Japan’s export growth
As reflected in the graph below, Japan’s export growth has remained sluggish since the 2008 crisis. It has since struggled to recover to pre-crisis levels. Japanese exports are still 20% to 30% below their 2008 pre-crisis levels. However, 2013 could be the year when Japanese exports finally break out of their five-year slump.
“Abenomics” and Japan’s new policy path
Since the election of Japan’s new Prime Minister, Shinzo Abe, in November 2012, the yen has weakened against the U.S. dollar from the 80 level to the 100 level. Prime Minister Abe, in conjunction with Bank of Japan Governor Haruhiko Kuroda, will attempt to end the post-1990 deflationary spiral that has gripped the Japanese economy. These policies, known as “Abenomics,” will attempt to encourage private investment through a more aggressive mix of monetary and fiscal policy.
Going forward in 2013, the Japanese data bears watching very closely. Relative to other G7 economies, Japan may be the big surprise. After more than two lost decades of deflation and slow growth since the bursting of the land bubble in 1990, Japan is embarking on a new policy path to economic growth intended to end deflation and slow economic growth. This series focuses on a variety of economic factors that should help shed light on why Japan might be different this time, and how Abenomics could be a game-changer for Japan.
Japan export growth: Is Japan breaking out of the global recession?
The post-2008 business cycle is very different than the 2000–2008 business cycle. Differing economies with differing allocations of land, labor, and capital will adapt differently to this new world of debt and deflation, and time will tell who the winners and losers will be. Governments and central banks will play key roles in managing economies amid the specter of deflation, excess capacity, unemployment, and ongoing fiscal crises. As 2013 progresses, Japan seems to be well positioned to seize new opportunities to restructure its seemingly dying economy.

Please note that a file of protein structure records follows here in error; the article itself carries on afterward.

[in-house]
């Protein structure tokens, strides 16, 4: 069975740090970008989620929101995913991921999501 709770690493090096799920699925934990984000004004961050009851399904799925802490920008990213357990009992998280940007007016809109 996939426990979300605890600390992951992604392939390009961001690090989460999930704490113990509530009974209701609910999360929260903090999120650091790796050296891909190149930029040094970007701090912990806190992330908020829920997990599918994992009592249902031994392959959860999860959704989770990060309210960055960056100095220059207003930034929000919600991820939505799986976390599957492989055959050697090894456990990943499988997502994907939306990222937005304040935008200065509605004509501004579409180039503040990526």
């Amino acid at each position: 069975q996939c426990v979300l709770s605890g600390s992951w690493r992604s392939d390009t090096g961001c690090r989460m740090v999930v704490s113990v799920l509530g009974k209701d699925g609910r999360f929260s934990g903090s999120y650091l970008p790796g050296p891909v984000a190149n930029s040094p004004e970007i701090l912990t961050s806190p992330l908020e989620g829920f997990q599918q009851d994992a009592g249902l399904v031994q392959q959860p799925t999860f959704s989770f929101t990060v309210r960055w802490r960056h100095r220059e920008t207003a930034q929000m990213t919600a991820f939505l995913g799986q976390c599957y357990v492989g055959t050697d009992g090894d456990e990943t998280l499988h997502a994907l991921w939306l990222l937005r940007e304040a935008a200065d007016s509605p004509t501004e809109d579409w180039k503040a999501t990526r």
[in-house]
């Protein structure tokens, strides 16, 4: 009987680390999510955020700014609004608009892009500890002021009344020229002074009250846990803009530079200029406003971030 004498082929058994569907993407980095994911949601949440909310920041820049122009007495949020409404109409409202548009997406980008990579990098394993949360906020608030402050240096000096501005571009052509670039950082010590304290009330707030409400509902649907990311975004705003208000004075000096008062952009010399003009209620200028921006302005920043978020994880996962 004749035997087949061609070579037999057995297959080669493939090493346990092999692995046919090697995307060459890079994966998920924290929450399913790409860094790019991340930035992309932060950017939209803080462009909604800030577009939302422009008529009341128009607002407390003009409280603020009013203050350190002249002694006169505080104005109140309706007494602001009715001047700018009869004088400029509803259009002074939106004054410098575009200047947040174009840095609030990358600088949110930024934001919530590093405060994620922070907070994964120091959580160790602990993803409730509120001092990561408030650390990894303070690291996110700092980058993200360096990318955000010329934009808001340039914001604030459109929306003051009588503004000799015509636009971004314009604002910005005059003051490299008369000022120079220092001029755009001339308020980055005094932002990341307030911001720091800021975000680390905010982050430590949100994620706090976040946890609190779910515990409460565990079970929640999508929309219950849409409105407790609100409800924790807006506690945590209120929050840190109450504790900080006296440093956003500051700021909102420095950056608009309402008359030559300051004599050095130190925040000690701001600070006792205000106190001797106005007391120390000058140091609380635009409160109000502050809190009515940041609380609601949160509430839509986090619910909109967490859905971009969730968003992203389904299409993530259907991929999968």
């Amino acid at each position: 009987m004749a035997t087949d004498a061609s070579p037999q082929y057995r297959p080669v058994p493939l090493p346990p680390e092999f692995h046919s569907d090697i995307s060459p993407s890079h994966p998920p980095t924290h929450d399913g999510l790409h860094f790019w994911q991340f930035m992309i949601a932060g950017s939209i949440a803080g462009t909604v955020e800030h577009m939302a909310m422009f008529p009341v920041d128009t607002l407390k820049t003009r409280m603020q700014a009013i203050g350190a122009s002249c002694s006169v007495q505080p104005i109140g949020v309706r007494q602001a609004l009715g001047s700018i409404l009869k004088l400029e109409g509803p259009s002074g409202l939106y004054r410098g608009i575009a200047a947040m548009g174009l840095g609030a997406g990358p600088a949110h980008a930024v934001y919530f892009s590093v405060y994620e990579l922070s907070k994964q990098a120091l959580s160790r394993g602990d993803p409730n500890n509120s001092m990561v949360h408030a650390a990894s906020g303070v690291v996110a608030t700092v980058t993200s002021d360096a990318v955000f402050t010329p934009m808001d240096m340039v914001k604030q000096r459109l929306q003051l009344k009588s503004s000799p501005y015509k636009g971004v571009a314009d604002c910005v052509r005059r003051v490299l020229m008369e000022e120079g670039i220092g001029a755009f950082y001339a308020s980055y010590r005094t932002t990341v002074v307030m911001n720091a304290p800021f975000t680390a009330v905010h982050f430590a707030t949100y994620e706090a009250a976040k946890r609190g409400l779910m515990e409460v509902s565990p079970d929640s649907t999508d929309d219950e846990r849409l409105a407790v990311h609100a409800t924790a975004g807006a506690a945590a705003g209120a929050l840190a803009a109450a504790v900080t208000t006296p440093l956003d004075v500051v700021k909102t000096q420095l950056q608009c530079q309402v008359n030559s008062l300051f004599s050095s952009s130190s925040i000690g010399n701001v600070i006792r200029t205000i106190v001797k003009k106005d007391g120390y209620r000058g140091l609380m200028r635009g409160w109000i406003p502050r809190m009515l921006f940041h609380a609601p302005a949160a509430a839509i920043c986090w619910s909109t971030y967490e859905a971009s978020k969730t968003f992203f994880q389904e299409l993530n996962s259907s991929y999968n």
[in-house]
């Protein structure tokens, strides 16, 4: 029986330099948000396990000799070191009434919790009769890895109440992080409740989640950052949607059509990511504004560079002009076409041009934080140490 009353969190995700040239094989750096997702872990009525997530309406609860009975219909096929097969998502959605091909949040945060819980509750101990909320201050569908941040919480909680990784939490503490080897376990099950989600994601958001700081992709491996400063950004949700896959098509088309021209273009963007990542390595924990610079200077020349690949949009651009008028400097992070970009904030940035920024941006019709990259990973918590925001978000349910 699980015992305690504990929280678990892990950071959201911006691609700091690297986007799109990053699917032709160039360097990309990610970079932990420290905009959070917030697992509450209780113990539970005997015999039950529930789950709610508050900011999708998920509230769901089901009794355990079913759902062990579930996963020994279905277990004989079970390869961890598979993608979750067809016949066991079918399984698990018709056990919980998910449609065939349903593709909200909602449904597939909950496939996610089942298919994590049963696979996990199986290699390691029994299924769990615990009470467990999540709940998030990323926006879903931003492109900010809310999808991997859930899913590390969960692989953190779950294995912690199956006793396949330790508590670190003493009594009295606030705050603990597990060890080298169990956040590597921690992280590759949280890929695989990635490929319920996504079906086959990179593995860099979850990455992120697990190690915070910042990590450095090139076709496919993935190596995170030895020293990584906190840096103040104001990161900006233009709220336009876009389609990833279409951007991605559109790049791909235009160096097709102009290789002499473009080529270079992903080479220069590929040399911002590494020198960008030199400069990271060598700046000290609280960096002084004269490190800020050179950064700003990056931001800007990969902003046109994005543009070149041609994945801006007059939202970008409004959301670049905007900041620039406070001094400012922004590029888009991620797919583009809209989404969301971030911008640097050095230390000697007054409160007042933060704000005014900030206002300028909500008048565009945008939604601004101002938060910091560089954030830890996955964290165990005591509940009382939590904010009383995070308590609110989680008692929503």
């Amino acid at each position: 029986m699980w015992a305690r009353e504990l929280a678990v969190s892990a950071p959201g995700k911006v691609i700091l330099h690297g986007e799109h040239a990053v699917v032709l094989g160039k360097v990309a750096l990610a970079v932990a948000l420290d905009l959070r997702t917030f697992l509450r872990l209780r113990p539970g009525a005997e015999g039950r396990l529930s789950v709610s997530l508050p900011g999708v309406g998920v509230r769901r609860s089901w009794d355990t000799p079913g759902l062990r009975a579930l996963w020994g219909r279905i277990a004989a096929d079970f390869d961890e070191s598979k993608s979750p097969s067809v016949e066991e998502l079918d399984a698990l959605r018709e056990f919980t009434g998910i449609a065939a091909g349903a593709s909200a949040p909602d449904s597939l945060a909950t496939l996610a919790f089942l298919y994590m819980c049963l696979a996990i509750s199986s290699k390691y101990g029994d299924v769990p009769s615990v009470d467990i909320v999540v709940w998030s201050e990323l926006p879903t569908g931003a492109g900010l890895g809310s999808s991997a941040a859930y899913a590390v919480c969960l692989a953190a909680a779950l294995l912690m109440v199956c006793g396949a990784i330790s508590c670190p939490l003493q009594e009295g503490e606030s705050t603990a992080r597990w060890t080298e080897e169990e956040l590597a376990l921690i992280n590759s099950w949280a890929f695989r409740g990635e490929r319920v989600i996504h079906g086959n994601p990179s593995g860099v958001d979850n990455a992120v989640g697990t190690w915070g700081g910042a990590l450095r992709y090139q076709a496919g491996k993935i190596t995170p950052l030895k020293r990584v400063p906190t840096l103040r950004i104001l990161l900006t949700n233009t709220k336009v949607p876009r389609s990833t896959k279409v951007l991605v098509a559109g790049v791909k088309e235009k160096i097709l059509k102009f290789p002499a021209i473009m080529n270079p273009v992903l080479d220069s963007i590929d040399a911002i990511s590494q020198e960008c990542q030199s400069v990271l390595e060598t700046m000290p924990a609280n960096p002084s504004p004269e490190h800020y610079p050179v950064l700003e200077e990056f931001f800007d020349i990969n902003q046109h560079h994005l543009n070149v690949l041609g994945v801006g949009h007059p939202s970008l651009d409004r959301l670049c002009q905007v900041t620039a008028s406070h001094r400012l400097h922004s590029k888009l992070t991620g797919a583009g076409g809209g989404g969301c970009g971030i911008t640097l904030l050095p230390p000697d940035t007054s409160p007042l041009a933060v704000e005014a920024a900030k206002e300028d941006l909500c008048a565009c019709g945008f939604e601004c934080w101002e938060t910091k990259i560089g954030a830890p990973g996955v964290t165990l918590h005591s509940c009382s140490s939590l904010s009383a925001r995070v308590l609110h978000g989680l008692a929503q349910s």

Japan’s economic recovery in trade and GDP growth has reflected in Japan’s equity markets. The broad-based, market capitalization–weighted Topix Index has rallied 70% since the November 2012 election, while the market price–weighted Nikkei Index has rallied almost 80%.
As the yen has weakened significantly since the November 2012 election, investors may find the Wisdom Tree Japan Hedged (DXJ) ETF an appropriate investment vehicle that can capture the appreciation of the Japanese equity markets, while avoiding the exposure to the weakening Japanese currency. Alternatively, the iShares MSCI Japan ETF (EWJ) provides exposure to the Japanese equity markets, but it’s denominated in Japanese yen and doesn’t hedge out the currency risk of the yen weakening against the U.S. dollar or other currencies.
Should the yen continue to weaken, Japan may continue to outperform other regional equity markets, as reflected in the underperformance of China’s iShare.